UK BBQ Mag Winter 2016/2017 - Page 67


The ability to make your own bacon is probably one of the most fundamental human survival skills, it would set you apart from any other ‘post apocalyptic’ survivors who would have to make do with scavenging the occasional root vegetable while you eat like a king.

In all seriousness though, it is such a great skill to perfect and, even better, it is incredibly easy. It also gives you a comprehensive understanding of the principles of curing solid muscles which will give you the confidence to branch out into other cured meats (more of which below) and also potentially get to grips with future air dried charcuterie products, all of which require an initial curing stage before being hung to dry. All in all then, bacon is the gateway to a whole world of high quality, homemade foods, over which you can have complete quality control and save yourself a small fortune into the bargain.

The various ways of making bacon, from traditional brines where the meat is immersed in a liquid as it cures to the currently very popular ‘cure in a bag’ methods, commonly mis-termed ‘dry cured’, when in fact, given that they’re trapped in a bag with all of their own moisture are what I call, a limited brine cure (this method is however very useful when dealing with sticky cures involving honeys, treacles or maple syrups).

Here, I’m going to set out an actual dry cure method using a measured equilibrium (EQ) approach which is the simplest and most efficient way to make bacon with a known salt content and which, as long as it has been given at least the minimum time given to cure, does not rely on precise timing and will not get anymore salty if left longer and nor will it require any soaking or other nonsense to make it edible.

For those interested in brine cures, which have a lot of benefits, in terms of the subtle introduction of liquid born flavours, you can simply follow the ham cure section below as this will work just as well for bacon or any other cut you choose for that matter.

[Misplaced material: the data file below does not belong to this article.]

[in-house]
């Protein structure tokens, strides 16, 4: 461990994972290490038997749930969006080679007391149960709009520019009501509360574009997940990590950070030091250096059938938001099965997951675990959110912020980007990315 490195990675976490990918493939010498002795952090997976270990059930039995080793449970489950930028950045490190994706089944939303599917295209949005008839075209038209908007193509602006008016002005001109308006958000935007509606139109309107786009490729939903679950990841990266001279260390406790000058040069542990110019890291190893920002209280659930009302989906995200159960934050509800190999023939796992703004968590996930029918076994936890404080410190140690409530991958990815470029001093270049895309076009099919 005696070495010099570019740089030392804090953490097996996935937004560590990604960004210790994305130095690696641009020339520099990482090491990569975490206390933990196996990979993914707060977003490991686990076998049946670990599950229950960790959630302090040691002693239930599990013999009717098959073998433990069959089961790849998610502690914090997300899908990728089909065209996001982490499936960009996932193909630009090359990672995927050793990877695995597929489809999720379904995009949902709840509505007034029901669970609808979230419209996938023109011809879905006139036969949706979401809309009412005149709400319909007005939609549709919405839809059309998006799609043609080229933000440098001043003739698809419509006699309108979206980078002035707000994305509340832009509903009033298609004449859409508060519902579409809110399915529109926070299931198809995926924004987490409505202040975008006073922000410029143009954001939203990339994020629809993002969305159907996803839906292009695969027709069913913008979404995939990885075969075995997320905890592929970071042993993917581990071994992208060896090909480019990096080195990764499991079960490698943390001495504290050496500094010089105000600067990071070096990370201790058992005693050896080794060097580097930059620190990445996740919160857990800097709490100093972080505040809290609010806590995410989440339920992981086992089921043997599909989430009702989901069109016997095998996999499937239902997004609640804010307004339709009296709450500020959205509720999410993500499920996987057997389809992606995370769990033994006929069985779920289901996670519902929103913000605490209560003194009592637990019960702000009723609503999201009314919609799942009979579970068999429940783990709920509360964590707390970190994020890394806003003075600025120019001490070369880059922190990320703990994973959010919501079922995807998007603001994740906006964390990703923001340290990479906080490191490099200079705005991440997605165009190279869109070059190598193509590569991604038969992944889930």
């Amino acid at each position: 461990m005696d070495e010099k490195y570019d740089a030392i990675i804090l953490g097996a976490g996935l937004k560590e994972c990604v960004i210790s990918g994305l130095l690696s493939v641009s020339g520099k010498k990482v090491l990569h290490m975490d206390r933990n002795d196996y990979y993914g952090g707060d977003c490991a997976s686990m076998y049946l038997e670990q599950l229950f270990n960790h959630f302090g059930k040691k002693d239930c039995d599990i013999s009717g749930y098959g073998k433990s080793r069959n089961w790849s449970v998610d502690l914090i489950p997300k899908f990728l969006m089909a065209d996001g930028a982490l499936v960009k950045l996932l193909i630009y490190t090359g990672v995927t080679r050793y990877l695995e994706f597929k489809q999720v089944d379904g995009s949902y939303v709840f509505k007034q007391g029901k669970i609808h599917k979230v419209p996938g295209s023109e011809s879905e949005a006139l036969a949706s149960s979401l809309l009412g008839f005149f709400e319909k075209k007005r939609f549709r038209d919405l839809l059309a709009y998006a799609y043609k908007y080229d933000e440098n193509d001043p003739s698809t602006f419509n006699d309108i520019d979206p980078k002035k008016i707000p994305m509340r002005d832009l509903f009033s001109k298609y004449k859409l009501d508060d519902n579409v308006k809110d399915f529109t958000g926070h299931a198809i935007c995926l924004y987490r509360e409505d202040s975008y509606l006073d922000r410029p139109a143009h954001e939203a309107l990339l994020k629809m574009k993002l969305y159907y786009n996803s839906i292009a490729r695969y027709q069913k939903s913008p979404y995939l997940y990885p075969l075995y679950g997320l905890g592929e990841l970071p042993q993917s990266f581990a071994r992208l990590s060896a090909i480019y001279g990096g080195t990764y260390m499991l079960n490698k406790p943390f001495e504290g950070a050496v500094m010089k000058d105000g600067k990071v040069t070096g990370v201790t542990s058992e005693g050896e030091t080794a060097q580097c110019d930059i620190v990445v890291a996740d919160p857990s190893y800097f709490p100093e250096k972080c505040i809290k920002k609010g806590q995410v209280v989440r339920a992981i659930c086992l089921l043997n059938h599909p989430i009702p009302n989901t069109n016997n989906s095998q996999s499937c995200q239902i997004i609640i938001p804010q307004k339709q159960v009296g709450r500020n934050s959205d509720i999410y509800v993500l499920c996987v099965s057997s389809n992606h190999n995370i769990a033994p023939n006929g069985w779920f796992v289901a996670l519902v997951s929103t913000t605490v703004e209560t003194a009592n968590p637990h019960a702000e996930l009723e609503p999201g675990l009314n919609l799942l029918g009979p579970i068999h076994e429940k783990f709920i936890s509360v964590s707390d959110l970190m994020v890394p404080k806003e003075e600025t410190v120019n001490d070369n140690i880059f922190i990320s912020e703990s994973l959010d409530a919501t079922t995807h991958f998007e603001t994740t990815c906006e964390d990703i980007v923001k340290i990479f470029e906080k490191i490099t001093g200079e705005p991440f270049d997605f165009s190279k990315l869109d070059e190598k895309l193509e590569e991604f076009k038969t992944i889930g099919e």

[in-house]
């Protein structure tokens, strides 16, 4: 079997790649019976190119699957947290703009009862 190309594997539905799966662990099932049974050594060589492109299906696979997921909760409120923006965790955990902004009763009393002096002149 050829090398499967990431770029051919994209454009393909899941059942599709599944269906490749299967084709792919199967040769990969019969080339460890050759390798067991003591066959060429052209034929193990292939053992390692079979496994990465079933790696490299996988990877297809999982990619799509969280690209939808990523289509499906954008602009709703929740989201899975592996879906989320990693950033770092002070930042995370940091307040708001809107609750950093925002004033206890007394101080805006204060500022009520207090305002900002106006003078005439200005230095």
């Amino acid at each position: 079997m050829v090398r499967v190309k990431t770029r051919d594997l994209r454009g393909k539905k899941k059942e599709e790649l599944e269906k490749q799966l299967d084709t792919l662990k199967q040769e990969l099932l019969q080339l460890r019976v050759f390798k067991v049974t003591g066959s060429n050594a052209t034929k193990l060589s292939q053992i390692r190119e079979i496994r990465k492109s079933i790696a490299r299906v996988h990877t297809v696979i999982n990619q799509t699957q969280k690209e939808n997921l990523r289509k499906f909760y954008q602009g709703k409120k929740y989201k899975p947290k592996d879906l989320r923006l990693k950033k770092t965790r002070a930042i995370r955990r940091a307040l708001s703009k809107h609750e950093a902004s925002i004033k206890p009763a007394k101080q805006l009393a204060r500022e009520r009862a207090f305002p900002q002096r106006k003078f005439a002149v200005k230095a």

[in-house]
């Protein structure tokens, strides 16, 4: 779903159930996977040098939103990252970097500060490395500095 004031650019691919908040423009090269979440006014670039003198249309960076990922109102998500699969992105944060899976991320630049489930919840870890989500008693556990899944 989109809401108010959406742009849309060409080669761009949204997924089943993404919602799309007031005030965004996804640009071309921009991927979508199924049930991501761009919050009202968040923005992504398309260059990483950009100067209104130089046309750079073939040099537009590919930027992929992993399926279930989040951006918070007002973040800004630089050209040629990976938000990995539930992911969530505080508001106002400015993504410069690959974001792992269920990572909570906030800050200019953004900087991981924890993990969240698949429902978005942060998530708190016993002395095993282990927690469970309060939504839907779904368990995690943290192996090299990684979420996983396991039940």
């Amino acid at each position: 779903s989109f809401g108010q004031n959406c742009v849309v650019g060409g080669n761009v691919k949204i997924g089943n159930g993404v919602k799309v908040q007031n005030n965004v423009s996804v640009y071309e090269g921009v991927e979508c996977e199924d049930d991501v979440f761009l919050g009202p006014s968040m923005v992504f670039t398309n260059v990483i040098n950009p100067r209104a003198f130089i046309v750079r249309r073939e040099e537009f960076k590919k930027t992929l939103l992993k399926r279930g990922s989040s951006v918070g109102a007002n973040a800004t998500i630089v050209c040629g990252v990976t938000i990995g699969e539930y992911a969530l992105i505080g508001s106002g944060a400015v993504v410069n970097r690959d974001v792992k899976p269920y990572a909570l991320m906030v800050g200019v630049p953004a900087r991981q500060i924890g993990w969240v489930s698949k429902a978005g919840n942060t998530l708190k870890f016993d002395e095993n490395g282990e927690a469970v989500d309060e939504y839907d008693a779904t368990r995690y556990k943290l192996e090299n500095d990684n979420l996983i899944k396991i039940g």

Anyway here we go with basic bacon 101, which will provide with top quality, dry cured bacon inside a week and no excuse to ever pay through the nose for supermarket crap of unknown origin ever again.


Any cut will do, we are working on the basis here that for starters, we are going to be using pork, but for those reading who don’t dabble in hog, you can do this with lamb or beef quite happily.

Always get the very best meat you can, either direct from your farmer who’s livestock and methods you know and trust, or from a butcher who can vouch for the same things in terms of where it came from. Like all good food, the results are inextricably linked to the quality of the ingoing ingredients. If you want the best bacon, you need the best pork.

Having sourced your meat supply, decide on your cut. I’m a huge fan of well made shoulder bacon, but there’s no getting away from the fact that loin (back) and belly (streaky) are the favourite cuts. Personally, I much prefer streaky as it it’s fat content produces a much more flavourful result and I find it tends to take cure flavourings much better, but each to their own.

Once you have your meat, you can skin it or not, depending on your preference and trim to the size you want your bacon, then, most importantly, weigh the meat and make a note of this.


There are various ways of doing this with ready made proprietary ‘all purpose’ curing salt, which will be a mix of salt and sodium nitrite (the fast acting antioxidant and curing agent), or you can mix your own by using salt and cure #1 (often known as prague powder 1). This is a very carefully measured and perfectly consistent mix of salt and sodium nitrite, which can then be mixed with the rest of the salt to provide a cure mix of a known strength.